A secret letter to former trade minister Andrew Robb reveals that his consulting deal with a company closely linked to the Chinese government contains terms so vague and ill-defined he gets paid $880,000 a year even if he does nothing. Former NSW Supreme Court judge Anthony Whealy, who examined the terms of the leaked letter from Chinese firm Landbridge to Mr Robb, said that “on the face of it, he is required not to do anything and still get a whacking great fee”.
Meanwhile, The Age reported last month:
The Andrews government will lead a trade delegation of 100 Victorian businesses to China as soon as it is safe to travel there, in a display of support for Chinese communities hit hard by the coronavirus outbreak.
Landmarks across Melbourne – such as the Arts Centre, Flinders Street Station and Melbourne Town Hall – will also be lit in the red and gold colours of the Chinese flag this Friday as part of a campaign to show solidarity with Chinese Victorians.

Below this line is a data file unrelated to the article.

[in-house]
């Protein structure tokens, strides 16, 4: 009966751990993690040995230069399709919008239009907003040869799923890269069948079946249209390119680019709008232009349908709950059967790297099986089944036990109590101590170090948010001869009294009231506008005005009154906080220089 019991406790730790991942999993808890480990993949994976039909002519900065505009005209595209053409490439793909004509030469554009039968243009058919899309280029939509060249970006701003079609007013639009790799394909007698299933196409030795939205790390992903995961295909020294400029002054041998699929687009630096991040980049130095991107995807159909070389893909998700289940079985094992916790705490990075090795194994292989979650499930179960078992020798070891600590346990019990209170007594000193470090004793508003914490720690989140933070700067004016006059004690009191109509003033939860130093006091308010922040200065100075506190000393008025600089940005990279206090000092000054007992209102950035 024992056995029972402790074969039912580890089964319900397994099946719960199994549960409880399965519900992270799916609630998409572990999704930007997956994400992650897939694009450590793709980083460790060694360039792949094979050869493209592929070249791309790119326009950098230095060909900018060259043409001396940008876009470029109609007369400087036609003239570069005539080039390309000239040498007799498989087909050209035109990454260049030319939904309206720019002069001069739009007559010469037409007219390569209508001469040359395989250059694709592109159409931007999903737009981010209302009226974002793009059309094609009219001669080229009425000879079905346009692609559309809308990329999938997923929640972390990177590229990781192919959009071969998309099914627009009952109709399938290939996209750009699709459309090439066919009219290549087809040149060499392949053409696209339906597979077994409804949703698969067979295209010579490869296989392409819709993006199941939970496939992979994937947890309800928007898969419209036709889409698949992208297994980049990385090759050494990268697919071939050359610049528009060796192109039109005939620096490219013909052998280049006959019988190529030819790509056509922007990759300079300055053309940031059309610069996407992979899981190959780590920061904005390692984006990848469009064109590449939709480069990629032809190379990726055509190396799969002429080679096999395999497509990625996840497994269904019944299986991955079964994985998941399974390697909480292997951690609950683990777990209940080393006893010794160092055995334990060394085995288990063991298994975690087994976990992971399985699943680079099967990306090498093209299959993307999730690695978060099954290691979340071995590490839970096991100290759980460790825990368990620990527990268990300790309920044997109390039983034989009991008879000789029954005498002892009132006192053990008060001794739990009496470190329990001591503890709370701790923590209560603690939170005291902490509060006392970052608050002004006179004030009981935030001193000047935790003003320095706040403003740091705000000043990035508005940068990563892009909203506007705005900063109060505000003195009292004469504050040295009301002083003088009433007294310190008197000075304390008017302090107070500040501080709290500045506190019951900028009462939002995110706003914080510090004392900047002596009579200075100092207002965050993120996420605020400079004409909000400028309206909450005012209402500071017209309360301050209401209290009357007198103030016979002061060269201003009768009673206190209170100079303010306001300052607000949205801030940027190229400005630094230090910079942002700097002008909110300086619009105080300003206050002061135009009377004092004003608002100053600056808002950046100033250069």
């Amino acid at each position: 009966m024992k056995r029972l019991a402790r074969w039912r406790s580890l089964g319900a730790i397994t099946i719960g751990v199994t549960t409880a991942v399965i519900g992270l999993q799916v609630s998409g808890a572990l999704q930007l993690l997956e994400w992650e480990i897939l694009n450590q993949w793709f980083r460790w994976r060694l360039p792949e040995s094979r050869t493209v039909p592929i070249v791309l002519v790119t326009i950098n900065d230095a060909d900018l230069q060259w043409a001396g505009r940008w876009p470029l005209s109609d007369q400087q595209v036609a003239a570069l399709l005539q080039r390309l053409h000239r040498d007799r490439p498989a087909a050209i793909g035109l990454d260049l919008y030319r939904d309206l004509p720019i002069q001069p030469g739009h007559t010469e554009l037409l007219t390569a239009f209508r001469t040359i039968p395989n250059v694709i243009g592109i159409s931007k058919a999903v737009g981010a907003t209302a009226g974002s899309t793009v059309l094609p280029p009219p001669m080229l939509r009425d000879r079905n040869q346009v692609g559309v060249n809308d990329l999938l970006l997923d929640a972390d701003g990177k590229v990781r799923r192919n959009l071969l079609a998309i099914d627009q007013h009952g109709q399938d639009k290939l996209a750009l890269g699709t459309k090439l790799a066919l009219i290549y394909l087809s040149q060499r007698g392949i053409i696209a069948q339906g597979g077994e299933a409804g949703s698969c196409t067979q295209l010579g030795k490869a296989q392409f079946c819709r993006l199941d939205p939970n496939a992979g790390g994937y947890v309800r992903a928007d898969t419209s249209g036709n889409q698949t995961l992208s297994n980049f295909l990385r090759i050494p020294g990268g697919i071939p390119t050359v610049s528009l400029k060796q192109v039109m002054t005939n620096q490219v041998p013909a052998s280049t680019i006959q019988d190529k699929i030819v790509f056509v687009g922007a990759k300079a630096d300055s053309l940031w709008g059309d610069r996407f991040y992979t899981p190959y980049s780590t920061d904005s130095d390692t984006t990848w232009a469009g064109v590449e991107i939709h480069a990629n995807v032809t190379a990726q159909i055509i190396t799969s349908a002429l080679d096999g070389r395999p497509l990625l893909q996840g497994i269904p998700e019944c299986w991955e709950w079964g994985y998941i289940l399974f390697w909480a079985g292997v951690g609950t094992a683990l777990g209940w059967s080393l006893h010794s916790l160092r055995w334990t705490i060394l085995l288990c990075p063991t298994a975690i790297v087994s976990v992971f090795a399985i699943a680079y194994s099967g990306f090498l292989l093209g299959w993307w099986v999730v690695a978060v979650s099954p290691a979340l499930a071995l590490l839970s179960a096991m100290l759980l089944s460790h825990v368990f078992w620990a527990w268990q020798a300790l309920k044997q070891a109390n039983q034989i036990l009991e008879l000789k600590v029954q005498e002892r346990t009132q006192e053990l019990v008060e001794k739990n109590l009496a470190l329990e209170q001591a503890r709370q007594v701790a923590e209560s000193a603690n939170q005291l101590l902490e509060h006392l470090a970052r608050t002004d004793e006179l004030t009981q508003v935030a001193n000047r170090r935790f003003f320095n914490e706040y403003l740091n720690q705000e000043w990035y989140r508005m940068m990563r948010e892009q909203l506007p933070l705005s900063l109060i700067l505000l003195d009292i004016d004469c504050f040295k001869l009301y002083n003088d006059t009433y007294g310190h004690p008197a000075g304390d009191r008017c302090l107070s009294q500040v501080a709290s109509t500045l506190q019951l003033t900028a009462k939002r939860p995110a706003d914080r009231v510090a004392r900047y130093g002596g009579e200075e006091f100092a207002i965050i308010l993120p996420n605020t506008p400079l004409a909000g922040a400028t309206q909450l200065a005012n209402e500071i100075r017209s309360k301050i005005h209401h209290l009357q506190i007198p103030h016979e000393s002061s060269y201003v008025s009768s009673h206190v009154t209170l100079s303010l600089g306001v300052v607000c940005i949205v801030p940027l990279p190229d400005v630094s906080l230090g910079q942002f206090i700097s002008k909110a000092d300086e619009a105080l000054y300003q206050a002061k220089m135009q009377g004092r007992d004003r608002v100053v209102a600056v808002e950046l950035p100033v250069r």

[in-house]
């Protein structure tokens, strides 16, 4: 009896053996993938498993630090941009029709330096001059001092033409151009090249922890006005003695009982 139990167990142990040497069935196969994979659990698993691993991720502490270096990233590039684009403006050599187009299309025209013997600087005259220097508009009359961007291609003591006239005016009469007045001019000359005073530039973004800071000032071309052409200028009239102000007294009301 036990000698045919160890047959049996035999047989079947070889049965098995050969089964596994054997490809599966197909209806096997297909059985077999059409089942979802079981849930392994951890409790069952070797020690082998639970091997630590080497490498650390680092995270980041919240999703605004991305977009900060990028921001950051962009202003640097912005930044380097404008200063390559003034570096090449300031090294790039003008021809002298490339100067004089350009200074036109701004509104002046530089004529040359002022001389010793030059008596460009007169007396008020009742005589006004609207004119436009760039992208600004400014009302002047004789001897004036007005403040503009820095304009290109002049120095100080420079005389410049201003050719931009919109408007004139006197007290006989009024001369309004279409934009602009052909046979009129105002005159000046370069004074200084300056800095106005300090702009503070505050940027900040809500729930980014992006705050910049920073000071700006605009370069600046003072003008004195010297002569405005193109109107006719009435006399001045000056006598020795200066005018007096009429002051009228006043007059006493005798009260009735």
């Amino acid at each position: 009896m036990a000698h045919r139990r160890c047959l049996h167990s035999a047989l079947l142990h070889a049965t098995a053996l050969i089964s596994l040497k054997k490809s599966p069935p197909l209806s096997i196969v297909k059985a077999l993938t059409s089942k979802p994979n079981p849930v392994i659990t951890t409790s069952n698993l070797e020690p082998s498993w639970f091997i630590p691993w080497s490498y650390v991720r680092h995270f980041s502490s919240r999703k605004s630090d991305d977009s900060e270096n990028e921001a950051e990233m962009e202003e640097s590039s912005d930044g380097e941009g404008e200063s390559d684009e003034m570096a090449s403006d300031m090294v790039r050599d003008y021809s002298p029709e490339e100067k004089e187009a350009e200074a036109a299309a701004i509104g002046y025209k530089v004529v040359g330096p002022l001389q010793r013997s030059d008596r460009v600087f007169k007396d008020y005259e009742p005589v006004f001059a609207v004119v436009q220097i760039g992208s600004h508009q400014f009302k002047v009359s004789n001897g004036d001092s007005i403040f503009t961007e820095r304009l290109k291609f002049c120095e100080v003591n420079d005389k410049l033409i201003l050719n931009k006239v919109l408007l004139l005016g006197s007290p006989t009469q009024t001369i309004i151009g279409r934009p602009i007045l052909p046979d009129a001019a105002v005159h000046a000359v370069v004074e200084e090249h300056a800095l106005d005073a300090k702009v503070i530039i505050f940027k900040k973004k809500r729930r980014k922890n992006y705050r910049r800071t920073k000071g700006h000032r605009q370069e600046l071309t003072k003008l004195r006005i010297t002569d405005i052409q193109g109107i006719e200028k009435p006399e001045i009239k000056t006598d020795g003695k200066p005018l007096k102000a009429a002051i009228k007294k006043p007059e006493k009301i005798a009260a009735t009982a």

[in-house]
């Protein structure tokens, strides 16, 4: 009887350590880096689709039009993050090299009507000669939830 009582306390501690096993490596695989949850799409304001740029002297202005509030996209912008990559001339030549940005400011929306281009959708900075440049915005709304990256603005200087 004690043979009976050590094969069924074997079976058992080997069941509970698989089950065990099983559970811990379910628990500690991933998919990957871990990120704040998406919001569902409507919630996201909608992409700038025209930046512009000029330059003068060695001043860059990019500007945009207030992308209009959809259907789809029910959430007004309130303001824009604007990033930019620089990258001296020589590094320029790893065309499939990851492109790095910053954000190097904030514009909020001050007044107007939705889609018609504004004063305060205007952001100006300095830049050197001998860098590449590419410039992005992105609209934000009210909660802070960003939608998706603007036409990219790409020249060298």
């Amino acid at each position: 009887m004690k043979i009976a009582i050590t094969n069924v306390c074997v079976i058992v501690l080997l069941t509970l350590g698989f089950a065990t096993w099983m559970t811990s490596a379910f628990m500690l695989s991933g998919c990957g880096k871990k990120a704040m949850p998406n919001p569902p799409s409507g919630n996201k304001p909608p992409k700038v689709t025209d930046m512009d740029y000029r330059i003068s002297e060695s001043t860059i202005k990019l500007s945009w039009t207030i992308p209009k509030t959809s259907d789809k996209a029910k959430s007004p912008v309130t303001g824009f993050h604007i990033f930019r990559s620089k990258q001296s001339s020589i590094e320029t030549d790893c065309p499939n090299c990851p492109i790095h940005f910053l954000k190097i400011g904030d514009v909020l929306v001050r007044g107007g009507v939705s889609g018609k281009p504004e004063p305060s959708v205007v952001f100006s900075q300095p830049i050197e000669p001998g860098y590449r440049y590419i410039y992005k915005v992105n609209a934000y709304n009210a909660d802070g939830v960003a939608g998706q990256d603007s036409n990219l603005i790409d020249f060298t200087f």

There has been one politician though, who has been willing to call them out. And that’s the federal member for Canning, Andrew Hastie. Maybe that’s because as a former SAS captain he’s not afraid to stick his head above the parapet. Just see, for instance, what he writes in the forward for Destined for War: Can America and China Escape Thucydides’ Trap? by Graham Allison.
Almost single-handedly, Hastie has been signalling the alarm regarding China. In an important opinion piece for The Sydney Morning Herald, Hastie wrote:
The West once believed that economic liberalisation would naturally lead to democratisation in China. This was our Maginot Line. It would keep us safe, just as the French believed their series of steel and concrete forts would guard them against the German advance in 1940. But their thinking failed catastrophically. The French had failed to appreciate the evolution of mobile warfare. Like the French, Australia has failed to see how mobile our authoritarian neighbour has become.
Even worse, we ignore the role that ideology plays in China’s actions across the Indo-Pacific region…
Hastie rightly went on to conclude: